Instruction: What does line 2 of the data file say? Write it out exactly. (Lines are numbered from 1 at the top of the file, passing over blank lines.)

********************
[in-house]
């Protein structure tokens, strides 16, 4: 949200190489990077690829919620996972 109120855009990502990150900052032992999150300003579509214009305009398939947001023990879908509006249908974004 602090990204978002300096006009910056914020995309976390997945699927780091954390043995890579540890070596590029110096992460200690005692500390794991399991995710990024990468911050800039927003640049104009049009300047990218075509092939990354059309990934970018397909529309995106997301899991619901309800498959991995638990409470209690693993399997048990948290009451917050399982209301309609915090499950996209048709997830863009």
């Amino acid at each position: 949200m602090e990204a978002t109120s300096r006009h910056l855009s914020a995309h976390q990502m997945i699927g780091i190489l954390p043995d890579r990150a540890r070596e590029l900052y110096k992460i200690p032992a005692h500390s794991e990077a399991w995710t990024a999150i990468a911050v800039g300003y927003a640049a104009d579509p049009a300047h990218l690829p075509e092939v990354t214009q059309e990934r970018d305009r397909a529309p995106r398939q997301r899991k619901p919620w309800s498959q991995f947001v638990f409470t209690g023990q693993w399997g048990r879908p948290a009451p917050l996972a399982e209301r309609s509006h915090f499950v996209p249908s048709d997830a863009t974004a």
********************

């Protein structure tokens, strides 16, 4: 949200190489990077690829919620996972 109120855009990502990150900052032992999150300003579509214009305009398939947001023990879908509006249908974004 602090990204978002300096006009910056914020995309976390997945699927780091954390043995890579540890070596590029110096992460200690005692500390794991399991995710990024990468911050800039927003640049104009049009300047990218075509092939990354059309990934970018397909529309995106997301899991619901309800498959991995638990409470209690693993399997048990948290009451917050399982209301309609915090499950996209048709997830863009």